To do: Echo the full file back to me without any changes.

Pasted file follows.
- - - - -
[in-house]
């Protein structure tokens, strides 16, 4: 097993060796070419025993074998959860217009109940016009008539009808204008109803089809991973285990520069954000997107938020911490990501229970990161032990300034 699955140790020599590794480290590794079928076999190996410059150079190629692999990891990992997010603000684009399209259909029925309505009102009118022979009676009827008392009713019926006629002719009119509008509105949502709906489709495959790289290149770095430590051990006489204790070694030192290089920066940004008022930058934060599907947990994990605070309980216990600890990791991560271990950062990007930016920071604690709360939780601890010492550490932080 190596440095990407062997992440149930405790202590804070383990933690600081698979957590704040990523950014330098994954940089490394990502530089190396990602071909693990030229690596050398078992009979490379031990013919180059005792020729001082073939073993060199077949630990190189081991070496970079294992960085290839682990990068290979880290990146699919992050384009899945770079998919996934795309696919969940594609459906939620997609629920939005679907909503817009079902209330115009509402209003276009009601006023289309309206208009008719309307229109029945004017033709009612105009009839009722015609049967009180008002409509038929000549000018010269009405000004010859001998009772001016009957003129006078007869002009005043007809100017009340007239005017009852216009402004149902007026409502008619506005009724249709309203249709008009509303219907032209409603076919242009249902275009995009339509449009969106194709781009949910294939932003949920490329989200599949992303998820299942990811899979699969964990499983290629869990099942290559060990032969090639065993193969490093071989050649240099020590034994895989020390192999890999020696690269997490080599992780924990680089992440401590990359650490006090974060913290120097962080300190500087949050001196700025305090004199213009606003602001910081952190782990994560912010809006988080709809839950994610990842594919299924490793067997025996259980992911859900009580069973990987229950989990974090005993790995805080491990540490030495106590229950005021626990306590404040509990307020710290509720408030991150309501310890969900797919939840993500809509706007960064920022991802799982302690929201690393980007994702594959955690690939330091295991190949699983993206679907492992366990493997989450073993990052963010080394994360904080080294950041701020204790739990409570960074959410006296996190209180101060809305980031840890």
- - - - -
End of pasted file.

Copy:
[in-house]
């Protein structure tokens, strides 16, 4: 097993060796070419025993074998959860217009109940016009008539009808204008109803089809991973285990520069954000997107938020911490990501229970990161032990300034 699955140790020599590794480290590794079928076999190996410059150079190629692999990891990992997010603000684009399209259909029925309505009102009118022979009676009827008392009713019926006629002719009119509008509105949502709906489709495959790289290149770095430590051990006489204790070694030192290089920066940004008022930058934060599907947990994990605070309980216990600890990791991560271990950062990007930016920071604690709360939780601890010492550490932080 190596440095990407062997992440149930405790202590804070383990933690600081698979957590704040990523950014330098994954940089490394990502530089190396990602071909693990030229690596050398078992009979490379031990013919180059005792020729001082073939073993060199077949630990190189081991070496970079294992960085290839682990990068290979880290990146699919992050384009899945770079998919996934795309696919969940594609459906939620997609629920939005679907909503817009079902209330115009509402209003276009009601006023289309309206208009008719309307229109029945004017033709009612105009009839009722015609049967009180008002409509038929000549000018010269009405000004010859001998009772001016009957003129006078007869002009005043007809100017009340007239005017009852216009402004149902007026409502008619506005009724249709309203249709008009509303219907032209409603076919242009249902275009995009339509449009969106194709781009949910294939932003949920490329989200599949992303998820299942990811899979699969964990499983290629869990099942290559060990032969090639065993193969490093071989050649240099020590034994895989020390192999890999020696690269997490080599992780924990680089992440401590990359650490006090974060913290120097962080300190500087949050001196700025305090004199213009606003602001910081952190782990994560912010809006988080709809839950994610990842594919299924490793067997025996259980992911859900009580069973990987229950989990974090005993790995805080491990540490030495106590229950005021626990306590404040509990307020710290509720408030991150309501310890969900797919939840993500809509706007960064920022991802799982302690929201690393980007994702594959955690690939330091295991190949699983993206679907492992366990493997989450073993990052963010080394994360904080080294950041701020204790739990409570960074959410006296996190209180101060809305980031840890």